Getting back into form
During the All Star Break, Green and his family flew to Puerto Vallarta for a short trip consisting of relaxation and recuperation. After the break and his trip, Green shot 48.3 percent from the field and 37 percent from three. At this point in the season, Green was finally healthy. He started his diet and exercise regimen and lost the extra weight he gained. In the final 17 games of the season, opponents shot 37 percent when Green was defending. In the first few rounds of the playoffs, Green defended a team high of 41 shots while opponents shot 36 percent.
In the Western Conference Finals, Green was finally playing like himself at a high level. He scored, defended, facilitated, and nearly averaged a triple double for the series. Green’s weight loss and discipline helped him lock in for the playoffs. While the Warriors ultimately came up short in a hard-fought Finals against Toronto, Green turned up his level of play when it was needed most. He fought his injuries and and his own vices to turn in a solid season.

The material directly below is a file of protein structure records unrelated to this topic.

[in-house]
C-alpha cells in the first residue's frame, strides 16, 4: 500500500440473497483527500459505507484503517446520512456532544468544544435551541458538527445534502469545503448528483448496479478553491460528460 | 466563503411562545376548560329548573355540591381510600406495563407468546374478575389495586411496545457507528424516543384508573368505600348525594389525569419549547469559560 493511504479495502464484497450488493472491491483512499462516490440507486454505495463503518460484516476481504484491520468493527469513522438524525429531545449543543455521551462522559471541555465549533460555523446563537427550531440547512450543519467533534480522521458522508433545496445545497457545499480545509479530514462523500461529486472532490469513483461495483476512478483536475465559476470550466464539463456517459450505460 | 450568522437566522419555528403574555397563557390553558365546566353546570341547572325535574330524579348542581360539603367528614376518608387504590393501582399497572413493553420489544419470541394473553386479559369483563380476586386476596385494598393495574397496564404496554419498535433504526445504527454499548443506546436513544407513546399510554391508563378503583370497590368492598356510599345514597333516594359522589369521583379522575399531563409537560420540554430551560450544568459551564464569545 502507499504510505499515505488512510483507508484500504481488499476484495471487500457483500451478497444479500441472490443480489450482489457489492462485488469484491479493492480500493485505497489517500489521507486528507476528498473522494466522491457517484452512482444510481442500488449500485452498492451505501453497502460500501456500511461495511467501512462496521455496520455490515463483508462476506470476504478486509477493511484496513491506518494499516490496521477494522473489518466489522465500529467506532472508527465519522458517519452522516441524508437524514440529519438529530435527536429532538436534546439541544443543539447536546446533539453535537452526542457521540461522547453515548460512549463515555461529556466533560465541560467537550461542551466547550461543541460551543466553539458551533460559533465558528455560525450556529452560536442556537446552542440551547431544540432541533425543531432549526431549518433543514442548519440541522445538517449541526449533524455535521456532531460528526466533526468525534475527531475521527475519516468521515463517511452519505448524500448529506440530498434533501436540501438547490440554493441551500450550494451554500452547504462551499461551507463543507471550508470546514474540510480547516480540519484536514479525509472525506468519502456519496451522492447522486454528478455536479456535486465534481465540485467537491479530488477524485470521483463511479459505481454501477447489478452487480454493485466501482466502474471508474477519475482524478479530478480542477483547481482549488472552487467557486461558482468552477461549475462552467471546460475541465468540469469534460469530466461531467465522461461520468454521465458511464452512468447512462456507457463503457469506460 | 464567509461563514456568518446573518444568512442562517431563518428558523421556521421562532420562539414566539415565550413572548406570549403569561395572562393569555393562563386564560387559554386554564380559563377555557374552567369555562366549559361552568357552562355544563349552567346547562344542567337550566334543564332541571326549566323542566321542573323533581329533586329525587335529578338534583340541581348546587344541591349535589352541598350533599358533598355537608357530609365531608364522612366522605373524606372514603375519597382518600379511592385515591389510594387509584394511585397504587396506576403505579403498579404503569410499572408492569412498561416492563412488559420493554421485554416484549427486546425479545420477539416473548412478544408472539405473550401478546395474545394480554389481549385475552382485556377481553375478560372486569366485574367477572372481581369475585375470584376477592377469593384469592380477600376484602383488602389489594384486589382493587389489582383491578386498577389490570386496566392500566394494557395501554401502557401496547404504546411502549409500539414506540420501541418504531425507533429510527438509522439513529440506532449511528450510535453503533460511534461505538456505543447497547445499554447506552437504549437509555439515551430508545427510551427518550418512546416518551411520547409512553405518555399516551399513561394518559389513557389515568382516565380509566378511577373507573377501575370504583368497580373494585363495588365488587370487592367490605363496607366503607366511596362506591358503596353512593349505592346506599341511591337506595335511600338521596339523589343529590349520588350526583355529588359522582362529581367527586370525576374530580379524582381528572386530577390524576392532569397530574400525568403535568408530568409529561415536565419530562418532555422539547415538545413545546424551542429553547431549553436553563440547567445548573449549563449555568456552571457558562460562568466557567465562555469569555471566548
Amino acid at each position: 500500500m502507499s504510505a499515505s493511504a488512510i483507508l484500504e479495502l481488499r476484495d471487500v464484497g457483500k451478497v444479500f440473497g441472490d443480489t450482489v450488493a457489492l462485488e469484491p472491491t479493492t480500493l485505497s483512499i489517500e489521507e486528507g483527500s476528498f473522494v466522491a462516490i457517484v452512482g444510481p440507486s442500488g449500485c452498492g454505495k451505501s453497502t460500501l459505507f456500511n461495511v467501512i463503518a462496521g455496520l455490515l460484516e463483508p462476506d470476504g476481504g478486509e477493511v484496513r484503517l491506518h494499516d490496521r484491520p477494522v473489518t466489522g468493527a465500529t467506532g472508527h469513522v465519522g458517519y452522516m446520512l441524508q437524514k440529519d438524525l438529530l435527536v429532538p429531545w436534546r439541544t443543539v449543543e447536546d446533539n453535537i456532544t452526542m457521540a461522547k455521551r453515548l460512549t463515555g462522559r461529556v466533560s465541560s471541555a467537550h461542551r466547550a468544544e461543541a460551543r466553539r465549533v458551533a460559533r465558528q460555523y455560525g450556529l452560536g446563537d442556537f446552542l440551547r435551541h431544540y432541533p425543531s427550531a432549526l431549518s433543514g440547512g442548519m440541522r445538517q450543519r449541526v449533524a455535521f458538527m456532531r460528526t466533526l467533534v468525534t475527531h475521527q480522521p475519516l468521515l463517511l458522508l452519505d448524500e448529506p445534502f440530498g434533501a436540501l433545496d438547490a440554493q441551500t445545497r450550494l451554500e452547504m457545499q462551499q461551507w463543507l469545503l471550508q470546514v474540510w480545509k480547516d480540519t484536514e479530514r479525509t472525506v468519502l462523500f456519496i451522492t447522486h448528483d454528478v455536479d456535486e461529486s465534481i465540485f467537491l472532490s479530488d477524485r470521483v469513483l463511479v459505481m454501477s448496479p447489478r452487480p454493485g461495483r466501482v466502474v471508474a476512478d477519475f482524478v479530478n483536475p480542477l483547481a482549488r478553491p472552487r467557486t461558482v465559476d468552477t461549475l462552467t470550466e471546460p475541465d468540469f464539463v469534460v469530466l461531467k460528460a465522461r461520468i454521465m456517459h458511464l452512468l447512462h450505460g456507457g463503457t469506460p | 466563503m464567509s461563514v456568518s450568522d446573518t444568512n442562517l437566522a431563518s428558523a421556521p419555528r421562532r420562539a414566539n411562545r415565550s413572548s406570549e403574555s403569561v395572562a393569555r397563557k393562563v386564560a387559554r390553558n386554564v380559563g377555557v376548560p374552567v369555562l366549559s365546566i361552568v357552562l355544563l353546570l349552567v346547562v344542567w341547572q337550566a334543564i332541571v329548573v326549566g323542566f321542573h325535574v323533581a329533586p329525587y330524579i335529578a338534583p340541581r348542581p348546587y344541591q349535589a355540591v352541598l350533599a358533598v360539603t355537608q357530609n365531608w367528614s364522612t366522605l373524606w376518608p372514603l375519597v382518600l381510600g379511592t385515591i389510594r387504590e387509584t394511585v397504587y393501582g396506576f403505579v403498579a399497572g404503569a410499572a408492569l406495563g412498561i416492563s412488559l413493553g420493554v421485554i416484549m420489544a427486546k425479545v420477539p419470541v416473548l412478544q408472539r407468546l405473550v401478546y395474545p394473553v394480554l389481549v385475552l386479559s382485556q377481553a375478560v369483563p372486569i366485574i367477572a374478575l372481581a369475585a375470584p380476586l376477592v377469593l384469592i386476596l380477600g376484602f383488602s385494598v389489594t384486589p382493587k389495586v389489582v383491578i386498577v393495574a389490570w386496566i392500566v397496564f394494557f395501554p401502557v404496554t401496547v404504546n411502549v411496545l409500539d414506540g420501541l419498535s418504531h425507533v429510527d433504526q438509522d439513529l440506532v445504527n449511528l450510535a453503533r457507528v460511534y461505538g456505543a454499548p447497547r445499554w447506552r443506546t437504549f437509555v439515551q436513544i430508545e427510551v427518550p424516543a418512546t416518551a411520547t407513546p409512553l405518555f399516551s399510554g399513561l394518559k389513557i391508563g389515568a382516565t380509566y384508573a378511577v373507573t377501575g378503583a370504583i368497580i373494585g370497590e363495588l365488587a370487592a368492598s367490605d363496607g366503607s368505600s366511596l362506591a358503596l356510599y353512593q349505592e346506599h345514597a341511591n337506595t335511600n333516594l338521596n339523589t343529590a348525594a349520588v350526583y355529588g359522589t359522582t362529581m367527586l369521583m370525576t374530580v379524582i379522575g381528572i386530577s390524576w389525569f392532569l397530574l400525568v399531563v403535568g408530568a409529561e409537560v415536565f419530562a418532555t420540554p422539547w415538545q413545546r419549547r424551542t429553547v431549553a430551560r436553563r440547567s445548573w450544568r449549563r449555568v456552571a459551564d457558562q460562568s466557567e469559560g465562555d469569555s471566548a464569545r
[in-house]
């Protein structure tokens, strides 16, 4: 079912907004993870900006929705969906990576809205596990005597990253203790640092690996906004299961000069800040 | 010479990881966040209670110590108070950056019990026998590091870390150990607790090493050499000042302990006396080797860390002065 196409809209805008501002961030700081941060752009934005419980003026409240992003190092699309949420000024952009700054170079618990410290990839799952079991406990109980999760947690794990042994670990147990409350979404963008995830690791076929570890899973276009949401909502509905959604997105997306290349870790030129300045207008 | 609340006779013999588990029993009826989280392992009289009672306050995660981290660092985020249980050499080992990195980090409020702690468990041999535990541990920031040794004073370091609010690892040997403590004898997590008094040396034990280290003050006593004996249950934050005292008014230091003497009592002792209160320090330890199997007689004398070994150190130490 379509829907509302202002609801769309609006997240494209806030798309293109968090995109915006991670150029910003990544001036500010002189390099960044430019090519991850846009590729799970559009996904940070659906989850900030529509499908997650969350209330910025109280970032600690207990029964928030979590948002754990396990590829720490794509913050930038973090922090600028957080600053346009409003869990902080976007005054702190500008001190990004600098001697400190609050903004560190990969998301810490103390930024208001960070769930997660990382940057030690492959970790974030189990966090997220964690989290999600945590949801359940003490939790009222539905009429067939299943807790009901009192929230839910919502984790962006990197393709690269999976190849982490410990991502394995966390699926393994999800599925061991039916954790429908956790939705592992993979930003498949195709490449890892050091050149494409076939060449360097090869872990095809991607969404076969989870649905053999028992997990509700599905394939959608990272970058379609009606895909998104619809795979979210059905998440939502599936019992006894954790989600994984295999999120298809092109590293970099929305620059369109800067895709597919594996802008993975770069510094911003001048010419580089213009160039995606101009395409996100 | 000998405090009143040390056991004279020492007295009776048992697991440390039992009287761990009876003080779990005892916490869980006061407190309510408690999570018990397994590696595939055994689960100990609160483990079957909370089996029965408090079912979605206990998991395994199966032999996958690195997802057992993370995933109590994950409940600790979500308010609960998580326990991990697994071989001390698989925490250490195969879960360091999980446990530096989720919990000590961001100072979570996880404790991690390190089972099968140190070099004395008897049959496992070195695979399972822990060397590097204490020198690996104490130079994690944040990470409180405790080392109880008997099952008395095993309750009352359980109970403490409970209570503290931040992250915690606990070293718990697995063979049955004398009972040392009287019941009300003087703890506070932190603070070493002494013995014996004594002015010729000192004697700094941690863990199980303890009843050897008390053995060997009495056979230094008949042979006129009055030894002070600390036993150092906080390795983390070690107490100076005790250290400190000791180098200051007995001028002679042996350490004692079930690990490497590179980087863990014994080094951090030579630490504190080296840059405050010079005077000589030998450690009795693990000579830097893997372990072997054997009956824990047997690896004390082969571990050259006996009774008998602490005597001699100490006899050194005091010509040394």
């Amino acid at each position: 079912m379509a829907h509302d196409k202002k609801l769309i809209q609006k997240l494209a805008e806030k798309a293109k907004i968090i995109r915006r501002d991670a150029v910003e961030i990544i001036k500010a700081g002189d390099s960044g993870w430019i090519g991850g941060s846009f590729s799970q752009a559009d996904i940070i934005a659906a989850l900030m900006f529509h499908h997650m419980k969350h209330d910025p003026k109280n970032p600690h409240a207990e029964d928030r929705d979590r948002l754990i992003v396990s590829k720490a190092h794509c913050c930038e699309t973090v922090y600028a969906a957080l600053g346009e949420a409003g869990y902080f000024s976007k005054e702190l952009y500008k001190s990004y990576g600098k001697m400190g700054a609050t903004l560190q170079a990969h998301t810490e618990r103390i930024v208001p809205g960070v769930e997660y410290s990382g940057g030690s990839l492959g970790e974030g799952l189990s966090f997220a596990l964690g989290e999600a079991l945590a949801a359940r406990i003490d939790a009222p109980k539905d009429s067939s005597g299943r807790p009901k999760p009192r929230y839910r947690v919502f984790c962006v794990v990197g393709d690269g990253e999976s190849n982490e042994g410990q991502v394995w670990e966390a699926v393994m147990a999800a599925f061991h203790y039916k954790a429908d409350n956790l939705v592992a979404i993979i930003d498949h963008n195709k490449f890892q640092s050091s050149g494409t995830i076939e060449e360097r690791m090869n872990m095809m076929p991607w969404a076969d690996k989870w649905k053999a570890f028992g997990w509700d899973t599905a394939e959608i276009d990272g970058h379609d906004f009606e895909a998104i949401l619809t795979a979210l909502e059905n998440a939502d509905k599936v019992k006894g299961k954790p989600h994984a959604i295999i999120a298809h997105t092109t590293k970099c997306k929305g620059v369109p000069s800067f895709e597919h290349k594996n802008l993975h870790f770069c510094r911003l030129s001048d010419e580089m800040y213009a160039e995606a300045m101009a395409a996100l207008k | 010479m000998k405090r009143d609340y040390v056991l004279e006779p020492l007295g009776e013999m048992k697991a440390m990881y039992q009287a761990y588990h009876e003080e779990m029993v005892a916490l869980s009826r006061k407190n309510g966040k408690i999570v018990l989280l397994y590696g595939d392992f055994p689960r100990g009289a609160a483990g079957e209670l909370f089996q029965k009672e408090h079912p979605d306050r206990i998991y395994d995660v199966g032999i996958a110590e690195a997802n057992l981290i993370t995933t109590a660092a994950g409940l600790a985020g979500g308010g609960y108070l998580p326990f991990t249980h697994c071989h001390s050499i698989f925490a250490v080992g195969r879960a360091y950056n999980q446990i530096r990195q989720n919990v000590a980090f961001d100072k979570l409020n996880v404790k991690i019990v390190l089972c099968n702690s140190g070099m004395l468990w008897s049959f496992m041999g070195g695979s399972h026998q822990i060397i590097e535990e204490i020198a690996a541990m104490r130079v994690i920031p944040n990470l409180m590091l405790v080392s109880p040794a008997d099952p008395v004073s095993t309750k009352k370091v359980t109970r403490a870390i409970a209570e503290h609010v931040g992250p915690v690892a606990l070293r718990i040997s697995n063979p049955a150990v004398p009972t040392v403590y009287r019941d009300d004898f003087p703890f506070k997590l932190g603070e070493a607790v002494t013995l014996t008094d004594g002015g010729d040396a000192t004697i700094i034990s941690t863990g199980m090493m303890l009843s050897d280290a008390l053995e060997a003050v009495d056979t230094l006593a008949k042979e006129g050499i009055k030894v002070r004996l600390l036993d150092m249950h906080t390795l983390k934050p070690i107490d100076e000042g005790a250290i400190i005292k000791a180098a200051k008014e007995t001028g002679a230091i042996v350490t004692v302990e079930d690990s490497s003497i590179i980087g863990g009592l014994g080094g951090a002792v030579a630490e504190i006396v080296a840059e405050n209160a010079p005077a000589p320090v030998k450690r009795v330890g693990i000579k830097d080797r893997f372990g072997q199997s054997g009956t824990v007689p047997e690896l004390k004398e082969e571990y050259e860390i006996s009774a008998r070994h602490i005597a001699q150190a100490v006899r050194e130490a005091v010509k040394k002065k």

I give him a B for the season.
What grade would you give Draymond Green for the season? Vote in the poll and comment below.
What grade would you give Draymond Green for the 2018-19 season?
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Too hard to say for sure